In May 2011, Jason E. Bring and Tyler L. Arnold filed an amicus curiae brief with the Georgia Court of Appeals on behalf of the Georgia Hospital Association (GHA) in a case involving the removal of mechanical ventilation from a patient whose doctors had pronounced her brain dead.

The medical facts of the case were novel, in that the patient, who presented to the hospital in a coma, was 12 weeks pregnant. Although physicians determined that brain death for the mother was present or imminent at the time, the family desired that she be maintained on life support for the remainder of the gestational period to allow delivery of the fetus. To honor the family’s wishes, the hospital’s Ethics Committee approved the continued use of mechanical ventilation for the mother during the pregnancy. After the baby’s delivery some four months later, physicians performed additional brain death and apnea testing on the mother as supplemental confirmation of her brain death, and then discontinued her mechanical ventilation.  

The family later sued the hospital and physicians for an assortment of claims, alleging that they did not consent to the brain death testing or the removal of ventilation. While the trial court dismissed some of the family’s claims, it allowed others to proceed.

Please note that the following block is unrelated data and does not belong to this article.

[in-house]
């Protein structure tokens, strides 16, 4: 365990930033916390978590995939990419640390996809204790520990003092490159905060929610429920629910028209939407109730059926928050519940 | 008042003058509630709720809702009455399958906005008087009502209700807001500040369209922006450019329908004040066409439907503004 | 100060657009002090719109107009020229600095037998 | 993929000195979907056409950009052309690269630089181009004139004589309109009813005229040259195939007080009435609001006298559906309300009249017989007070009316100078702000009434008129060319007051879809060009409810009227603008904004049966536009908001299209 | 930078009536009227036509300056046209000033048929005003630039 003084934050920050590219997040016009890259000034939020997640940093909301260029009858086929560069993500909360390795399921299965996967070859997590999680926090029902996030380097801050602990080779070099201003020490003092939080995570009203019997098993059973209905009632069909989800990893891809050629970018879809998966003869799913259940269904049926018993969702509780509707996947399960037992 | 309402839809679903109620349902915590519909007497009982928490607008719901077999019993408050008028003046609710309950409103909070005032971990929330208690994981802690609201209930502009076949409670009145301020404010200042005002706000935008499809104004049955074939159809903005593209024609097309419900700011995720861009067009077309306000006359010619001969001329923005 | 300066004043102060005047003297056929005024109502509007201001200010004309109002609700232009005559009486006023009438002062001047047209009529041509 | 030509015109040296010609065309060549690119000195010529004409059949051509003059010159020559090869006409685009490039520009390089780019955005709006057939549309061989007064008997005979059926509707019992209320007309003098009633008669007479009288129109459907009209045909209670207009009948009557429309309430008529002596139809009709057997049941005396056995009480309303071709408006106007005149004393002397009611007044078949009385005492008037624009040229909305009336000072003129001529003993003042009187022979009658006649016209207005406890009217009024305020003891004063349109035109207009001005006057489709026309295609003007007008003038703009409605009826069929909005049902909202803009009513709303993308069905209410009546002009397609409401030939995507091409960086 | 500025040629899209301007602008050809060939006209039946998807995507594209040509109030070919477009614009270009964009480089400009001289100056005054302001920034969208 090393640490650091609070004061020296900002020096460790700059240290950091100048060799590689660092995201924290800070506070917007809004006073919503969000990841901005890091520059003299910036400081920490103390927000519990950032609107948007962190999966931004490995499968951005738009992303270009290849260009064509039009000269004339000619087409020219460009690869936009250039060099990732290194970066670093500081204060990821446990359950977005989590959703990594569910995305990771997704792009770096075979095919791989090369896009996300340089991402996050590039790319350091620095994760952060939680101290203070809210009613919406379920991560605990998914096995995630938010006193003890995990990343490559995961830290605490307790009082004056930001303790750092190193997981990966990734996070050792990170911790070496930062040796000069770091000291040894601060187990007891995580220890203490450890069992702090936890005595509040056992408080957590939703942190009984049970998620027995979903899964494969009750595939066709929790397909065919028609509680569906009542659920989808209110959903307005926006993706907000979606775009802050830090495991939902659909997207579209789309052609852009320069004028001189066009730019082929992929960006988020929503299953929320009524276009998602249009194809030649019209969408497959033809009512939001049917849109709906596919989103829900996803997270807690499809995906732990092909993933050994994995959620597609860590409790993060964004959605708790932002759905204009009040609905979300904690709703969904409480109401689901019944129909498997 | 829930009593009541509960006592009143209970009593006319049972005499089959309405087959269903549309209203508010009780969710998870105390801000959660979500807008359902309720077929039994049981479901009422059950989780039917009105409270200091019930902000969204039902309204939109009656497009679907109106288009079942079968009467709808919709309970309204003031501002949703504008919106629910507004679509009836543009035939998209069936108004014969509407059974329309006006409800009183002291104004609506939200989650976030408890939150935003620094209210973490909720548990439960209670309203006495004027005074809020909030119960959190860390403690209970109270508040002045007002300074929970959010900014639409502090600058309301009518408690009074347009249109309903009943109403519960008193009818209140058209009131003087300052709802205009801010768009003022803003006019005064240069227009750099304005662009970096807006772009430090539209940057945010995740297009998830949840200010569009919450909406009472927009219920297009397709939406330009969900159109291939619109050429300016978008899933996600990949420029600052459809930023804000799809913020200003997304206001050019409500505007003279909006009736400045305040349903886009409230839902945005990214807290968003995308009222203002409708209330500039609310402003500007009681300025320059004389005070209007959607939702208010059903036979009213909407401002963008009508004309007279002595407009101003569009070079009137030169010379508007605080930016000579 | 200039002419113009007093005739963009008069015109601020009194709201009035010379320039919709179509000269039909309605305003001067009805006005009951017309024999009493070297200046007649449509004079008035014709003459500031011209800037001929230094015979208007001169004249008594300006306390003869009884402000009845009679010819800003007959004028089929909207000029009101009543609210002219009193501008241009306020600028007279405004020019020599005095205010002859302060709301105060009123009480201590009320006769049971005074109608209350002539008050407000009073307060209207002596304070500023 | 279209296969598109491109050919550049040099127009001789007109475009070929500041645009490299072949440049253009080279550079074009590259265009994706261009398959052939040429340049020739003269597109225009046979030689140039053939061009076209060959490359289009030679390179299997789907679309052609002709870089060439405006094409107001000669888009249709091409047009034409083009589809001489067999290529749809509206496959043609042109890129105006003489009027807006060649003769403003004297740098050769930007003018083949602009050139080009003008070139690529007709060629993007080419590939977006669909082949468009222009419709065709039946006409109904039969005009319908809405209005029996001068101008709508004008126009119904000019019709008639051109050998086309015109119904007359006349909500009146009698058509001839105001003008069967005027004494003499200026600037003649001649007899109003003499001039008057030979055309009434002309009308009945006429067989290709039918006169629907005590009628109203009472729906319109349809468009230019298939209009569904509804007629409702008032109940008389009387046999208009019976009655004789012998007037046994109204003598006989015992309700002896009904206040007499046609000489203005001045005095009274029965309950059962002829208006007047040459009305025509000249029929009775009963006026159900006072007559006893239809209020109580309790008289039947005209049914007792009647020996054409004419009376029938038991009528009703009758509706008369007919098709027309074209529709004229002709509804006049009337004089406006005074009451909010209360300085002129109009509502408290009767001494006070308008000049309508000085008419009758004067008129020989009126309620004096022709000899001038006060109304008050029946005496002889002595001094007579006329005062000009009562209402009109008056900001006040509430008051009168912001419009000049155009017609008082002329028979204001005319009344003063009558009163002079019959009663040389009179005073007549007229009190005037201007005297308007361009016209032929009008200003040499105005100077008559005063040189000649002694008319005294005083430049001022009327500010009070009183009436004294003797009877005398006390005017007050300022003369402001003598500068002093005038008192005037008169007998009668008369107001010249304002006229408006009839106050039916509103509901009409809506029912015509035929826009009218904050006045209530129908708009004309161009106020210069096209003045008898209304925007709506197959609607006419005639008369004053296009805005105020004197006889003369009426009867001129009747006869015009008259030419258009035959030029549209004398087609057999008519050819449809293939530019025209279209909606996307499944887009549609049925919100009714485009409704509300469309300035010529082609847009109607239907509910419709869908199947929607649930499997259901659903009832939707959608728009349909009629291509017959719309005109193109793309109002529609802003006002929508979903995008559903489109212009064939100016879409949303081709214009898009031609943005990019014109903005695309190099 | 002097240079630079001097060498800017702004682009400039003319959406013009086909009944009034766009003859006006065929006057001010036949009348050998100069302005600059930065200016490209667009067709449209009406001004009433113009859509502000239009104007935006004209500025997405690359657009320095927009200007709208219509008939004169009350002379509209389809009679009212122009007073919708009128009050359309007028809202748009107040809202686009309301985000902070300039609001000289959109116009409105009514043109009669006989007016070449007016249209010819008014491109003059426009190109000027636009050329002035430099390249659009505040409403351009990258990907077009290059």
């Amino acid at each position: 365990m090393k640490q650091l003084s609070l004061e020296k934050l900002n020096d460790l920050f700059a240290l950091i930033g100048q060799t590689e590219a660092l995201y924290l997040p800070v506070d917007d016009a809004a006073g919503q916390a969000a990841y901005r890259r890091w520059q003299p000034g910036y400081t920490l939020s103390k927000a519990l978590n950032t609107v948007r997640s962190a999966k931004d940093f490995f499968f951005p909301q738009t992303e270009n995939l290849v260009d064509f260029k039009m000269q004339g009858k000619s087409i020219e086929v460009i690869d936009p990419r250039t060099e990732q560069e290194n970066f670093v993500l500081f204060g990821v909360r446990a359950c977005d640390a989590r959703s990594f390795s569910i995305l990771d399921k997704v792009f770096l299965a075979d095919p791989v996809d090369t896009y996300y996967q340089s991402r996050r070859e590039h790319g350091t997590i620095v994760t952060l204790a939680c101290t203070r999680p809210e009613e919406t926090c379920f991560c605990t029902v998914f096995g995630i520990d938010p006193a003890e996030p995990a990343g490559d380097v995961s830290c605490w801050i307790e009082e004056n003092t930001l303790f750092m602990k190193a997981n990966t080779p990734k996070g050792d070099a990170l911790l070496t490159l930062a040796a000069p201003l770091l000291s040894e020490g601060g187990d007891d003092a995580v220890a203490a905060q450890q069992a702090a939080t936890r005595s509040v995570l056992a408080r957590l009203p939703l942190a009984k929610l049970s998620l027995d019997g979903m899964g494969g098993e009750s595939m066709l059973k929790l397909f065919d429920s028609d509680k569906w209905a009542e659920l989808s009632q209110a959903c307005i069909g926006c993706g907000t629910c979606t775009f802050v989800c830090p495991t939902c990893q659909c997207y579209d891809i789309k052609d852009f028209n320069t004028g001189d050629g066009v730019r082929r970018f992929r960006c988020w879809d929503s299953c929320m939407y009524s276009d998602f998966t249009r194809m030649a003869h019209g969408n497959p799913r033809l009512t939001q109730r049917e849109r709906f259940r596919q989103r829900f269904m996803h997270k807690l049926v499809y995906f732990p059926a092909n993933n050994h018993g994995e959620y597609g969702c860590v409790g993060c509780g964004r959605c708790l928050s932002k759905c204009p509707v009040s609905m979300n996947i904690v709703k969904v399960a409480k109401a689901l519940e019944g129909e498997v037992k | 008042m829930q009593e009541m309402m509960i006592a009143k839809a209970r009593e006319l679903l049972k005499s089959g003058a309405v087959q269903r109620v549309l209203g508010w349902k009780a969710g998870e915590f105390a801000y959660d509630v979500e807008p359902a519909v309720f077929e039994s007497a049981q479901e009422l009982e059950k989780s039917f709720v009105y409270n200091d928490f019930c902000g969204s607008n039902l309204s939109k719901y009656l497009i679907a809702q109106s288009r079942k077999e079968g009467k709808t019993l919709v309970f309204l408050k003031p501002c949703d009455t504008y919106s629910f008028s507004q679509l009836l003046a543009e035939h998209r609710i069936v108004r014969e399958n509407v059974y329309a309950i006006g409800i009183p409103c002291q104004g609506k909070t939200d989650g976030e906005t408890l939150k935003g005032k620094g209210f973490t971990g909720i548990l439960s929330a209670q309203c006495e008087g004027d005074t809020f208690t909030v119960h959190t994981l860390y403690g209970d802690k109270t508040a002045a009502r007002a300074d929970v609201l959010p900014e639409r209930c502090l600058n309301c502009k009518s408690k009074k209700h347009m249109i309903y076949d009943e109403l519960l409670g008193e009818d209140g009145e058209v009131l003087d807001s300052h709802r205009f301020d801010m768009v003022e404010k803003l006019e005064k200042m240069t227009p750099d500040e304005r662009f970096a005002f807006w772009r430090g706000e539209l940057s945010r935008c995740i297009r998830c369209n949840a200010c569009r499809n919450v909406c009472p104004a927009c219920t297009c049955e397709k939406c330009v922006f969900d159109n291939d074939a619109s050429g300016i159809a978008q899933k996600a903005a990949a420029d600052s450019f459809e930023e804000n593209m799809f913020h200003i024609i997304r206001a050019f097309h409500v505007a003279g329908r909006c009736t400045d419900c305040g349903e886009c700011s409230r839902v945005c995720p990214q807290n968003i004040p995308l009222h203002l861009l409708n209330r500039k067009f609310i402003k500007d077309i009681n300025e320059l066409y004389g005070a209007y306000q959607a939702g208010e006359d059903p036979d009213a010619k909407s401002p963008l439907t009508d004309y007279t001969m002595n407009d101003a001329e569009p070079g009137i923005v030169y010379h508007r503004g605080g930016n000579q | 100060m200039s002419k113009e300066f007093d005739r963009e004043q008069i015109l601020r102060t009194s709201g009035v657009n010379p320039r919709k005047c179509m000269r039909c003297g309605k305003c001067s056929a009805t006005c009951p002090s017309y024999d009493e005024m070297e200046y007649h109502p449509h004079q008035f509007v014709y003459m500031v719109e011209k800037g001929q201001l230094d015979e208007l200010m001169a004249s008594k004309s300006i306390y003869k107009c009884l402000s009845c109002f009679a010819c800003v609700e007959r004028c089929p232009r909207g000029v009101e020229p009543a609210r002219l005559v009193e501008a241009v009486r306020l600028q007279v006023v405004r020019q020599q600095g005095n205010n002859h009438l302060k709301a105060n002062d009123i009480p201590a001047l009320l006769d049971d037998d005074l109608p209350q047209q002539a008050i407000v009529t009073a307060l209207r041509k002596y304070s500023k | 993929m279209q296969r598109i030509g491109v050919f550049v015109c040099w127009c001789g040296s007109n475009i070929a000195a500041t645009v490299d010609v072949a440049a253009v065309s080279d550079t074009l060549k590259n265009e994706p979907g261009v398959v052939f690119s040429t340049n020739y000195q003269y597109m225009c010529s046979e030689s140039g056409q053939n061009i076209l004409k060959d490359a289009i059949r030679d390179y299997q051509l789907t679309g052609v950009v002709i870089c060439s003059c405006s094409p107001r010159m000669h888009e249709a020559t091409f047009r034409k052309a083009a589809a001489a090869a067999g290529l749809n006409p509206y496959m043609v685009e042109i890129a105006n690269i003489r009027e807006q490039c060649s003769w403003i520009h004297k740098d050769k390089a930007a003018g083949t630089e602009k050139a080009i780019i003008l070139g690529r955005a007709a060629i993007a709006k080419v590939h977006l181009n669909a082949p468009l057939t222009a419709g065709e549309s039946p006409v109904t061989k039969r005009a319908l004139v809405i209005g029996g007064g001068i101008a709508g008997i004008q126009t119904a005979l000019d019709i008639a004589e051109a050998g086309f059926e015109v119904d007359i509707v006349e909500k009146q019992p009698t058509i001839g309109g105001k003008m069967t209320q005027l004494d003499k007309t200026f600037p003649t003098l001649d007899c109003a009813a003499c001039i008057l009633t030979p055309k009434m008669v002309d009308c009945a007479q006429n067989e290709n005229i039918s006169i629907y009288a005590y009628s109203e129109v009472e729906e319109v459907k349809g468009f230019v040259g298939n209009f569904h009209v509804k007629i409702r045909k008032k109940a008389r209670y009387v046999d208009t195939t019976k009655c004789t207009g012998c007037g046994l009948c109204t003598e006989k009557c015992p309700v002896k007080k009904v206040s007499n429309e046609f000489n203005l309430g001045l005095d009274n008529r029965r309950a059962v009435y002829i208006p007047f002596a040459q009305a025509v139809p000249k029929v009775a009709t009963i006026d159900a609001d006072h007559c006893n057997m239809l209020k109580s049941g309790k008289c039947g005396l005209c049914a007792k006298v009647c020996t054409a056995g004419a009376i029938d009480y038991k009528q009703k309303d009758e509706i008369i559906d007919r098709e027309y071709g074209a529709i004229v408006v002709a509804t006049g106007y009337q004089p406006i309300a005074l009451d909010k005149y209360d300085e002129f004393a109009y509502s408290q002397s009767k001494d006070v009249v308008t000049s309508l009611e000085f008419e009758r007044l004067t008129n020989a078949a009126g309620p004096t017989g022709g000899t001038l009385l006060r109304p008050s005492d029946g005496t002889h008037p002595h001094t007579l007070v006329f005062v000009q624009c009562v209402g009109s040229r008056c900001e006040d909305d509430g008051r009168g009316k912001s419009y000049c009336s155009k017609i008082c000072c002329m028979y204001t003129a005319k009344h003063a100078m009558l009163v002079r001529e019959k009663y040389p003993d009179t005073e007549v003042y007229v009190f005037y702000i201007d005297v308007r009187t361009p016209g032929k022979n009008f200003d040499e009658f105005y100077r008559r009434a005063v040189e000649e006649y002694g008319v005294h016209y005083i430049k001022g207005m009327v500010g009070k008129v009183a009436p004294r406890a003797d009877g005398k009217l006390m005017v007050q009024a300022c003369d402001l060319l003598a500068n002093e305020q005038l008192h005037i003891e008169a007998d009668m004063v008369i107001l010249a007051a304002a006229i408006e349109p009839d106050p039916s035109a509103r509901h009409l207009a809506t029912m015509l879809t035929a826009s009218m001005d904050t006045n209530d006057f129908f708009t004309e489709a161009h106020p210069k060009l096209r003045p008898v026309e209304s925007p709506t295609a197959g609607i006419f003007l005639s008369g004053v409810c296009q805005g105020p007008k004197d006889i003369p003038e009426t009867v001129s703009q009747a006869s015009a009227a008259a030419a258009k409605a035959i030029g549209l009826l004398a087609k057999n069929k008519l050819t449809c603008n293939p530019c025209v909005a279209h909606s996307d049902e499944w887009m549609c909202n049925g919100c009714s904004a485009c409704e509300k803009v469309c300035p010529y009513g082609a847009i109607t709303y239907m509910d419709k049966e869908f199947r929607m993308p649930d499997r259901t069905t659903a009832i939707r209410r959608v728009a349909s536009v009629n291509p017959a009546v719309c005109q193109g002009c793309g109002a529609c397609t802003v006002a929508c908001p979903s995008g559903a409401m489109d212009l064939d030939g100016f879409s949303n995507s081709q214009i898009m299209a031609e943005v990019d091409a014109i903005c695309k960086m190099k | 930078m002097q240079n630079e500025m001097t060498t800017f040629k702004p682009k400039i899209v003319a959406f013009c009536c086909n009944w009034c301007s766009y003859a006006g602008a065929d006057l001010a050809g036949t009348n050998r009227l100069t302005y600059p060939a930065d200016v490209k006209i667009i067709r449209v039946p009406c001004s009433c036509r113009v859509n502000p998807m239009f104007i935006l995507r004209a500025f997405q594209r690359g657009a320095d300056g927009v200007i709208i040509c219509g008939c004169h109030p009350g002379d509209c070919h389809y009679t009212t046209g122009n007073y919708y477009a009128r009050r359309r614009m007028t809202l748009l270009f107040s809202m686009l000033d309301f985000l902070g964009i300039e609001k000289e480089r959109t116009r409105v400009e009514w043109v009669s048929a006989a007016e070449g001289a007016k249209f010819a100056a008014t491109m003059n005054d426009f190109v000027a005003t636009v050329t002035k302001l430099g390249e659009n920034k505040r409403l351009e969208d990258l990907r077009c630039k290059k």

On appeal to the Court of Appeals, GHA’s amicus brief addressed Georgia’s Determination of Death Statute (O.C.G.A. § 31-10-16) and encouraged the appellate court to conclude that consent was not necessary to conduct brain-death testing on a patient on mechanical ventilation; lay person testimony alone could not create a question of fact regarding a medical expert’s determination of death; and consent was not required to remove mechanical ventilation from a deceased patient.  

On November 18, 2011, the Georgia Court of Appeals issued a favorable opinion regarding the issues addressed in the amicus brief filed on behalf of GHA. Specifically, the appellate court held that lay witness testimony alone could not be used to controvert medical expert evidence, and because the plaintiff lacked necessary expert testimony regarding cause of death, the consent issues were rendered moot. To review the decision, please click here.1